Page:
According to the Year 2000 census in the Peoples Republic of China, there were approximately 121 million rural-to-urban migrants in China. It is estimated that the migrant population in China will grow at the rate of 5 million per year over the next 5-10 years. Discrimination, rapid mobility, instability of living and employment conditions, and increased influence of urban lifestyles are all factors that likely contribute to increased vulnerability to risk behaviors. One of these behaviors is the initiation of smoking among women. Little research on this vulnerable group has been done (since only 4.6% of women were current smokers in 1996), yet this group has been targeted by the tobacco industry for market expansion, segmentation, and brand development. We have previously conducted tobacco industry document research outlining targeting activity by the multinational tobacco industry, focus groups among young women to identify research themes, and a large sample survey of school-based women ages 18-24 years. In addition, we completed a pilot study of hotel, restaurant, and entertainment working women to test our survey and access opportunities to this subpopulation. We propose to conduct a behavioral survey among rural-urban migrant women working in the hotel, restaurant, and entertainment industries to assess susceptibility to smoking initiation;recognition of direct and indirect advertising directed towards women;and knowledge about, attitudes toward, and behavior regarding tobacco use in China. We also propose to use a novel data collection and management method (a Handheld Assisted Personal Interview system [HAPI]) for this behavior research in order to help develop research capacity within the Peking Union Medical College and Chinese Centers for Disease Control (CDC). The results of this research will be of use to the Chinese CDC in planning interventions specific to the vulnerable population of young Chinese rural-urban migrant women.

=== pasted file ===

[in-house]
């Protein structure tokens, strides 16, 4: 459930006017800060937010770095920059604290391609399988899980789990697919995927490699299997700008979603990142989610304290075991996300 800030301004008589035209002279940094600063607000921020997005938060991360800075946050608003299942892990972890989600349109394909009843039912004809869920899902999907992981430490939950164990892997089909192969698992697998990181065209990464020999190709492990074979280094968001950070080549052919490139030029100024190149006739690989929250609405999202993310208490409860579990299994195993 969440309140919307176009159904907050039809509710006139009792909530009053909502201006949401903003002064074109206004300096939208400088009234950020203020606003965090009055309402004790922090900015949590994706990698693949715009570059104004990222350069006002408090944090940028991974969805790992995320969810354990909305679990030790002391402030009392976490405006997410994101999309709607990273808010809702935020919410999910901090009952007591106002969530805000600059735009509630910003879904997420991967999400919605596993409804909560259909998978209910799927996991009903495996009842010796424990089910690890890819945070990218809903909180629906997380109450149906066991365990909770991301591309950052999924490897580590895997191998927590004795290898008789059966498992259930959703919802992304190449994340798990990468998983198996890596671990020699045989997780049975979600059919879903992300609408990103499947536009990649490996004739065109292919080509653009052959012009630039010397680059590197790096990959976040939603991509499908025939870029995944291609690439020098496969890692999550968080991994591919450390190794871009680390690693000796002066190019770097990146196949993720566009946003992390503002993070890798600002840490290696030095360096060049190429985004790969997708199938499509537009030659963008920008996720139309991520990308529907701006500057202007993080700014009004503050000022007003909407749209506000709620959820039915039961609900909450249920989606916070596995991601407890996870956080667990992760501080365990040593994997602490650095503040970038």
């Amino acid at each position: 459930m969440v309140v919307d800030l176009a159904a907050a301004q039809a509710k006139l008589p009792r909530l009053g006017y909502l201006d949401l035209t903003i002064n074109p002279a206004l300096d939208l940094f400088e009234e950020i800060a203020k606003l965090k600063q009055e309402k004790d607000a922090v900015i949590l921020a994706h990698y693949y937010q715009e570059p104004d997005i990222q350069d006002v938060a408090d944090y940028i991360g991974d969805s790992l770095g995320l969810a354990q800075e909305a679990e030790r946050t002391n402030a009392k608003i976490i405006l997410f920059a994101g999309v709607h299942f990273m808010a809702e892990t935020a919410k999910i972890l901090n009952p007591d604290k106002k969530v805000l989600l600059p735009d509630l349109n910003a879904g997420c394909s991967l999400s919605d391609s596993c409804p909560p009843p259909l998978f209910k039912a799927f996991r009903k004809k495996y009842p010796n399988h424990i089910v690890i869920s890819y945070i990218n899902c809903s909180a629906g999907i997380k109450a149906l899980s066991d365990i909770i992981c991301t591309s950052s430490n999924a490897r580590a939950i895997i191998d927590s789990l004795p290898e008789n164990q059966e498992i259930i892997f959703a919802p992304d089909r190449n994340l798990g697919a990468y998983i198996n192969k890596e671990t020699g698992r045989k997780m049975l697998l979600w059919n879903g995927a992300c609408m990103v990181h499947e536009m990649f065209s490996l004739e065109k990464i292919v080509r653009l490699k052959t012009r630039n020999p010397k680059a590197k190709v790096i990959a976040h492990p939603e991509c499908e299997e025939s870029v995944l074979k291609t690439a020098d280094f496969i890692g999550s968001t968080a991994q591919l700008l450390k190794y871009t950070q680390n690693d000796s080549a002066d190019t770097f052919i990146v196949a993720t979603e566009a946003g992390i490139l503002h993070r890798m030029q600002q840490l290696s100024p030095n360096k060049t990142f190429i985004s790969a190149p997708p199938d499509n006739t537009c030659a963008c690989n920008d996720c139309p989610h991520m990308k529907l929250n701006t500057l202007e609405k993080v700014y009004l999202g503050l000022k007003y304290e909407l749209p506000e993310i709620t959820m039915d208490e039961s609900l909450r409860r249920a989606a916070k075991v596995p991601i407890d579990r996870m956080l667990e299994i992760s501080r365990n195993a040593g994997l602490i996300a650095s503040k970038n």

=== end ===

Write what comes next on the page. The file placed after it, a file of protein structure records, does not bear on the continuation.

Public Health Relevance

This project will conduct a behavioral survey of young Chinese women who migrant for work from rural to urban areas. They are particularly vulnerable to behavioral risks, including smoking initiation. We will use handheld pocket computers to collect data from women in health examination stations and work venues in 10 urban areas. This will permit intervention planning for prevention of smoking initiation among young Chinese women.

Agency
National Institute of Health (NIH)
Institute
Fogarty International Center (FIC)
Type
Small Research Grants (R03)
Project #
5R03TW008361-03
Application #
8117118
Study Section
Special Emphasis Panel (ZRG1-BDA-K (50))
Program Officer
Liu, Xingzhu
Project Start
2009-09-17
Project End
2012-06-30
Budget Start
2011-07-01
Budget End
2012-06-30
Support Year
3
Fiscal Year
2011
Total Cost
$53,962
Indirect Cost
Name
San Diego State University
Department
Public Health & Prev Medicine
Type
Other Domestic Higher Education
DUNS #
073371346
City
San Diego
State
CA
Country
United States
Zip Code
92182
Ding, Ding; Gebel, Klaus; Oldenburg, Brian F et al. (2014) An early-stage epidemic: a systematic review of correlates of smoking among Chinese women. Int J Behav Med 21:653-61
Shin, Sanghyuk S; Wan, Xia; Wang, Qian et al. (2013) Perceived discrimination and smoking among rural-to-urban migrant women in China. J Immigr Minor Health 15:132-40
Wan, Xia; Raymond, H Fisher; Wen, Tiancai et al. (2013) Acceptability and adoption of handheld computer data collection for public health research in China: a case study. BMC Med Inform Decis Mak 13:68
Wan, Xia; Shin, Sanghyuk S; Wang, Qian et al. (2011) Smoking among young rural to urban migrant women in China: a cross-sectional survey. PLoS One 6:e23028